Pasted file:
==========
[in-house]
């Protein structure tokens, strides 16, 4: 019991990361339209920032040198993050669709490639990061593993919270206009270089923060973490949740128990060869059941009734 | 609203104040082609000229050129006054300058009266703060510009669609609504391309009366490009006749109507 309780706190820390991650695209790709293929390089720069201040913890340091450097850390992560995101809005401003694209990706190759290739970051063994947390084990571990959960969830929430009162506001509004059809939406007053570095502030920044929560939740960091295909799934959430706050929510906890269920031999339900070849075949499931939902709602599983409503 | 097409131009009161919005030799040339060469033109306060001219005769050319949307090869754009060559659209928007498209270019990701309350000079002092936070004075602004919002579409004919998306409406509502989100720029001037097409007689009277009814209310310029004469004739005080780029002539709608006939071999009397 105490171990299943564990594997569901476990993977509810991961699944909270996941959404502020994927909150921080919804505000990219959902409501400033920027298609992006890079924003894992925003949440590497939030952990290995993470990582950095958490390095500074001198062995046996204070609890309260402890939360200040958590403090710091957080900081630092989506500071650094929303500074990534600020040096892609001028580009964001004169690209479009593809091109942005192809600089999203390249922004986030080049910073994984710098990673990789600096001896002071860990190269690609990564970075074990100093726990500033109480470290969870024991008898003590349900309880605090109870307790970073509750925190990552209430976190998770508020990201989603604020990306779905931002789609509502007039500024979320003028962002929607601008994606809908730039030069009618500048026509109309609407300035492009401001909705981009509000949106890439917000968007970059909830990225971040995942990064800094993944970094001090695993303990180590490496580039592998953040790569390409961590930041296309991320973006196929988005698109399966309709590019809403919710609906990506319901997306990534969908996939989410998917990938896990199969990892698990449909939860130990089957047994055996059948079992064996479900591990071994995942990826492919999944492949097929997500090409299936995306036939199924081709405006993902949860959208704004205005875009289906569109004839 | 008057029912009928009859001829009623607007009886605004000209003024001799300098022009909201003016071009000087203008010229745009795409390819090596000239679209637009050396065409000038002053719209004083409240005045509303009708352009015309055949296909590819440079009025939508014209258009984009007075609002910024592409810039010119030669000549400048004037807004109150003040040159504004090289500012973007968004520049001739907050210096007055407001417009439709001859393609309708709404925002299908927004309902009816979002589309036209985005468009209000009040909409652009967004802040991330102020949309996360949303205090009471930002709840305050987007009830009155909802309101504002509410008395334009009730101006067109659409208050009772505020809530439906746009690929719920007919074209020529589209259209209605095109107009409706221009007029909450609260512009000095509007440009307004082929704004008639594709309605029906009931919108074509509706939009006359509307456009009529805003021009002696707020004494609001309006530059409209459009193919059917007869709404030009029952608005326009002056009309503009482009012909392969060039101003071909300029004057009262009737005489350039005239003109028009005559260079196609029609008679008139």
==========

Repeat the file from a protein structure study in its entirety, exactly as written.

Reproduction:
[in-house]
């Protein structure tokens, strides 16, 4: 019991990361339209920032040198993050669709490639990061593993919270206009270089923060973490949740128990060869059941009734 | 609203104040082609000229050129006054300058009266703060510009669609609504391309009366490009006749109507 309780706190820390991650695209790709293929390089720069201040913890340091450097850390992560995101809005401003694209990706190759290739970051063994947390084990571990959960969830929430009162506001509004059809939406007053570095502030920044929560939740960091295909799934959430706050929510906890269920031999339900070849075949499931939902709602599983409503 | 097409131009009161919005030799040339060469033109306060001219005769050319949307090869754009060559659209928007498209270019990701309350000079002092936070004075602004919002579409004919998306409406509502989100720029001037097409007689009277009814209310310029004469004739005080780029002539709608006939071999009397 105490171990299943564990594997569901476990993977509810991961699944909270996941959404502020994927909150921080919804505000990219959902409501400033920027298609992006890079924003894992925003949440590497939030952990290995993470990582950095958490390095500074001198062995046996204070609890309260402890939360200040958590403090710091957080900081630092989506500071650094929303500074990534600020040096892609001028580009964001004169690209479009593809091109942005192809600089999203390249922004986030080049910073994984710098990673990789600096001896002071860990190269690609990564970075074990100093726990500033109480470290969870024991008898003590349900309880605090109870307790970073509750925190990552209430976190998770508020990201989603604020990306779905931002789609509502007039500024979320003028962002929607601008994606809908730039030069009618500048026509109309609407300035492009401001909705981009509000949106890439917000968007970059909830990225971040995942990064800094993944970094001090695993303990180590490496580039592998953040790569390409961590930041296309991320973006196929988005698109399966309709590019809403919710609906990506319901997306990534969908996939989410998917990938896990199969990892698990449909939860130990089957047994055996059948079992064996479900591990071994995942990826492919999944492949097929997500090409299936995306036939199924081709405006993902949860959208704004205005875009289906569109004839 | 008057029912009928009859001829009623607007009886605004000209003024001799300098022009909201003016071009000087203008010229745009795409390819090596000239679209637009050396065409000038002053719209004083409240005045509303009708352009015309055949296909590819440079009025939508014209258009984009007075609002910024592409810039010119030669000549400048004037807004109150003040040159504004090289500012973007968004520049001739907050210096007055407001417009439709001859393609309708709404925002299908927004309902009816979002589309036209985005468009209000009040909409652009967004802040991330102020949309996360949303205090009471930002709840305050987007009830009155909802309101504002509410008395334009009730101006067109659409208050009772505020809530439906746009690929719920007919074209020529589209259209209605095109107009409706221009007029909450609260512009000095509007440009307004082929704004008639594709309605029906009931919108074509509706939009006359509307456009009529805003021009002696707020004494609001309006530059409209459009193919059917007869709404030009029952608005326009002056009309503009482009012909392969060039101003071909300029004057009262009737005489350039005239003109028009005559260079196609029609008679008139």